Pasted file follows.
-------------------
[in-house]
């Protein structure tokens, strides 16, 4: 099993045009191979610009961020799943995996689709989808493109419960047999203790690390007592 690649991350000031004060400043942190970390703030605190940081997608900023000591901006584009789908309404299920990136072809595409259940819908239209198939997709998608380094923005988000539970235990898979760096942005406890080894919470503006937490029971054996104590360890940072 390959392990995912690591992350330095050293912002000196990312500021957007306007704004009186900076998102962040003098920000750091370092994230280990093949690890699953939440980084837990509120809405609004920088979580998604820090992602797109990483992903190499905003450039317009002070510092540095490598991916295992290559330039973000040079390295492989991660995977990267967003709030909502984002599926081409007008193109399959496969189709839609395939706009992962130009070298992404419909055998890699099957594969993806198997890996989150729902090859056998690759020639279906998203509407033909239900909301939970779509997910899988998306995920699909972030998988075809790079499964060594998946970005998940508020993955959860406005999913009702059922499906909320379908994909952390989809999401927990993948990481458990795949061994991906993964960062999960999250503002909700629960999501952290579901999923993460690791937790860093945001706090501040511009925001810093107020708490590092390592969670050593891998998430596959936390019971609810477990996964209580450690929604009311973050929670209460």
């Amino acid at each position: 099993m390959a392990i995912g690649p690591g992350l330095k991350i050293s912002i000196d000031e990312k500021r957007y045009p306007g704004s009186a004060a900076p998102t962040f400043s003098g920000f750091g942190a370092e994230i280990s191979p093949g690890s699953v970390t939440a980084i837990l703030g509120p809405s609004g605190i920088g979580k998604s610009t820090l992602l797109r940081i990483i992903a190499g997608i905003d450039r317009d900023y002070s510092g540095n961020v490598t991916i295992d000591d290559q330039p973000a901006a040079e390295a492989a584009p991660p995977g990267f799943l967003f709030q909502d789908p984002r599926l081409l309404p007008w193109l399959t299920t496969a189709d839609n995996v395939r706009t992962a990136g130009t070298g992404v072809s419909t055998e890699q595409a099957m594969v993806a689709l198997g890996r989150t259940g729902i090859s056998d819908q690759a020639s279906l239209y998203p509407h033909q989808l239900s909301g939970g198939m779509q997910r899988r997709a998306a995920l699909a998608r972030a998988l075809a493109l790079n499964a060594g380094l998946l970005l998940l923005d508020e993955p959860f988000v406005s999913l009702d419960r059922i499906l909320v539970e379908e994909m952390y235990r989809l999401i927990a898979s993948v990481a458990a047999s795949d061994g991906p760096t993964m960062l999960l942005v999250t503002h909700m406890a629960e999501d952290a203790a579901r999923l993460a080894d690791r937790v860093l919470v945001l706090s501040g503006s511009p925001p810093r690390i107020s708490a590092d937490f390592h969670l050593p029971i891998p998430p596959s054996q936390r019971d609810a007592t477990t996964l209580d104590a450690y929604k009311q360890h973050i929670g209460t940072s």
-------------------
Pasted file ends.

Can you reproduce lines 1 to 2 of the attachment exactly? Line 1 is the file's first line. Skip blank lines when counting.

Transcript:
[in-house]
């Protein structure tokens, strides 16, 4: 099993045009191979610009961020799943995996689709989808493109419960047999203790690390007592 690649991350000031004060400043942190970390703030605190940081997608900023000591901006584009789908309404299920990136072809595409259940819908239209198939997709998608380094923005988000539970235990898979760096942005406890080894919470503006937490029971054996104590360890940072 390959392990995912690591992350330095050293912002000196990312500021957007306007704004009186900076998102962040003098920000750091370092994230280990093949690890699953939440980084837990509120809405609004920088979580998604820090992602797109990483992903190499905003450039317009002070510092540095490598991916295992290559330039973000040079390295492989991660995977990267967003709030909502984002599926081409007008193109399959496969189709839609395939706009992962130009070298992404419909055998890699099957594969993806198997890996989150729902090859056998690759020639279906998203509407033909239900909301939970779509997910899988998306995920699909972030998988075809790079499964060594998946970005998940508020993955959860406005999913009702059922499906909320379908994909952390989809999401927990993948990481458990795949061994991906993964960062999960999250503002909700629960999501952290579901999923993460690791937790860093945001706090501040511009925001810093107020708490590092390592969670050593891998998430596959936390019971609810477990996964209580450690929604009311973050929670209460």